Russian leftovers may become Air Force One

Air Force One

First lady Melania Trump and President Donald Trump wave from the top of the stairway leading to Air Force One during a trip to Brussels in May. (White House Photo)

Two Boeing 747-8 jets that were given up before delivery by Russia’s bankrupt Transaero Airlines could well end up as the next presidential Air Force One aircraft.

The arrangement, first reported by Defense One, is one of the options being discussed as a response to President Donald Trump’s demand to reduce the multibillion-dollar cost of replacing today’s aging Air Force One planes. The Air Force is negotiating with Boeing over the terms and requirements for the switchover from the two nearly 30-year-old 747-200s that are currently being used.

“We’re still working closely with the Air Force toward a deal, with our focus being to provide the best value and price to the Air Force,” Boeing spokeswoman Caroline Hutcheson told GeekWire in an email.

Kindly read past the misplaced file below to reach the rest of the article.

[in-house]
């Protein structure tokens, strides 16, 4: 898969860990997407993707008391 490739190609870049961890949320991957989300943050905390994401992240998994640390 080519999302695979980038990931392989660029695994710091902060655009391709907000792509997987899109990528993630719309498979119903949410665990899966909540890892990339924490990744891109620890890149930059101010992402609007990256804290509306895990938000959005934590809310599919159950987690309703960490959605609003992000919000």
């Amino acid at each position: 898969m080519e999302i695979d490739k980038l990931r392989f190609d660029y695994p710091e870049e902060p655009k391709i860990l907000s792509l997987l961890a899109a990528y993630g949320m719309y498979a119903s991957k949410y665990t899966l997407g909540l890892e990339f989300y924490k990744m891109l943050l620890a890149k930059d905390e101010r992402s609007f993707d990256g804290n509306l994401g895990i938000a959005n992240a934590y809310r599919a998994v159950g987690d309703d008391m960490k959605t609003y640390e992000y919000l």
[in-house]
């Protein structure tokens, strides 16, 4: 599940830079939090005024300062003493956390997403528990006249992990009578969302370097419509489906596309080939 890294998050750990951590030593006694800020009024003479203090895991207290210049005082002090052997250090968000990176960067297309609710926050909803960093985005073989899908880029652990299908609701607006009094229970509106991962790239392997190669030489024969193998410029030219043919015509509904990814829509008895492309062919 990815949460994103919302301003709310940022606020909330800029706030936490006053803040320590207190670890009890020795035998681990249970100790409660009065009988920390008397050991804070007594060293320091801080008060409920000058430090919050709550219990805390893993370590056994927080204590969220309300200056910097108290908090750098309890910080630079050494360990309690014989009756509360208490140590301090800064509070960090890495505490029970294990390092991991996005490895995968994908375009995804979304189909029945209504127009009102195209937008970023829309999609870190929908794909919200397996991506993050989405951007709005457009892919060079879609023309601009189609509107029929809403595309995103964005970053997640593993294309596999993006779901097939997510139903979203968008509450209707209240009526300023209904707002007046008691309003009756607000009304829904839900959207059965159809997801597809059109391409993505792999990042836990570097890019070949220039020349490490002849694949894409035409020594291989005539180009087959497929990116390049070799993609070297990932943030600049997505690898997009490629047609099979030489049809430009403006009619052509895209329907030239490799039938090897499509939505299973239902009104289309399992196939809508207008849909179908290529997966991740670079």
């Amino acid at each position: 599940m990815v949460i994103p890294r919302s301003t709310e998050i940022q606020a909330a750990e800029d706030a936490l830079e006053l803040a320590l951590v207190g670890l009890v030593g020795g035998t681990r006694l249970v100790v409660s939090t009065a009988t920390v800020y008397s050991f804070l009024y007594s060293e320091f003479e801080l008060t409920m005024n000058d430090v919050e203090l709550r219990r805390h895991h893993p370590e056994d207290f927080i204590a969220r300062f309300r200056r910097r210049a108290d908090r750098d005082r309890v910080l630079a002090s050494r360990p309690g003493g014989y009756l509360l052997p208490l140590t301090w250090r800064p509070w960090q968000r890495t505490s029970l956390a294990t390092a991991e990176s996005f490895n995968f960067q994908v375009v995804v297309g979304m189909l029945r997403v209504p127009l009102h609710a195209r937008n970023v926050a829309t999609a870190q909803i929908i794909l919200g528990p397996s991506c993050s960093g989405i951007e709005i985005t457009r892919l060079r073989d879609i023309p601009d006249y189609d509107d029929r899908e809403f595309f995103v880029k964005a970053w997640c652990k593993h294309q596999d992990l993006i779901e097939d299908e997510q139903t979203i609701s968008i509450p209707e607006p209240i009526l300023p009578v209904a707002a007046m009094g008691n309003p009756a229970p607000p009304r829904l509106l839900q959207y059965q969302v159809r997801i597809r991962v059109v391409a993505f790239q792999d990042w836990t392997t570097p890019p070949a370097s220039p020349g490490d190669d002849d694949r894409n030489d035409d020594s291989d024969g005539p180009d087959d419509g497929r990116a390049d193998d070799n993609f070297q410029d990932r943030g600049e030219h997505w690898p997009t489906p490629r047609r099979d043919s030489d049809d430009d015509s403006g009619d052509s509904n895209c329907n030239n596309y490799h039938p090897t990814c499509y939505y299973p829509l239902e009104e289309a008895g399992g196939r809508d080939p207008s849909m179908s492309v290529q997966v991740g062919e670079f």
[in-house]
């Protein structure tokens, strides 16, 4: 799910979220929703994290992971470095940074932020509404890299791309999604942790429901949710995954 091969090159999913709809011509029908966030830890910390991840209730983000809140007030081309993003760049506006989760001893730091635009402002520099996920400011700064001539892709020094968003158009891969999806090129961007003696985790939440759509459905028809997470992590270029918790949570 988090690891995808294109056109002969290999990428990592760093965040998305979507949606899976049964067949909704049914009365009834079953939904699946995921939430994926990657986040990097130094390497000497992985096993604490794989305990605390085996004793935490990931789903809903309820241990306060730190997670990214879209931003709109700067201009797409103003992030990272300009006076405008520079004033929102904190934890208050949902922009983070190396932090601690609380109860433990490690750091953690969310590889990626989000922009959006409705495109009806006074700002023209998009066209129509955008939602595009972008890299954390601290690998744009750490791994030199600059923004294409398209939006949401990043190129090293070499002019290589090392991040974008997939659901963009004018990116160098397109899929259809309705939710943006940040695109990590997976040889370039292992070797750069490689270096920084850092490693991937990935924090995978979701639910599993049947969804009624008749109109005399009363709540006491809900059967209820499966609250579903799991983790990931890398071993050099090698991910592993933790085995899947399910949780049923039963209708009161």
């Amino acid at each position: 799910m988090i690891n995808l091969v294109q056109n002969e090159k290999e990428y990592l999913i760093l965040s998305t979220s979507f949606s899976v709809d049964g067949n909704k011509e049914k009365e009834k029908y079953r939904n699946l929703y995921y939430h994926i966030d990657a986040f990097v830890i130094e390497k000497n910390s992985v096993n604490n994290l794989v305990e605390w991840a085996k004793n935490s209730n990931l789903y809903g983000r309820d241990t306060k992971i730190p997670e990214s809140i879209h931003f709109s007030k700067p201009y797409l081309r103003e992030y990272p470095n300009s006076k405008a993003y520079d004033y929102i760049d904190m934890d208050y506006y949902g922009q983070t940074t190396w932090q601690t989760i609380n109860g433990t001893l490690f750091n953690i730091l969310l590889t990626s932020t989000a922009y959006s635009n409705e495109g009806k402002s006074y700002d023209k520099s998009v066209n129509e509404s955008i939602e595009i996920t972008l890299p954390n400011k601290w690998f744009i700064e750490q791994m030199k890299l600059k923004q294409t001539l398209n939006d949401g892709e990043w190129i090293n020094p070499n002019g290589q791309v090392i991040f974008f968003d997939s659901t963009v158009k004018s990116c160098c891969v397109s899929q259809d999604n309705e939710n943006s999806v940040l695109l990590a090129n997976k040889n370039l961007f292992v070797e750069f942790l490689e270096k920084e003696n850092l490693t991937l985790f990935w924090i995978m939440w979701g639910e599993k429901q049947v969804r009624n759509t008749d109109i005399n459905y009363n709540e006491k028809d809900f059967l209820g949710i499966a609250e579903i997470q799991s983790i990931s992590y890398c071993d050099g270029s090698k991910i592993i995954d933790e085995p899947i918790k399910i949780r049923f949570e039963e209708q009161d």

Transaero ordered the 747-8s in 2013. Two years later, it declared bankruptcy. Russia’s flagship Aeroflot airlines picked up most of Transaero’s planes but declined to take delivery of the 747-8s. Last year, the planes were parked for long-term storage in Victorville, Calif., where the dry climate of California’s Mojave Desert preserves mothballed jets from corrosion.

Get the full story on GeekWire.

About Alan Boyle

Aerospace and science editor for GeekWire, creator of Cosmic Log, author of "The Case for Pluto: How a Little Planet Made a Big Difference," president of the Council for the Advancement of Science Writing. Check out "About Alan Boyle" for more fun facts.
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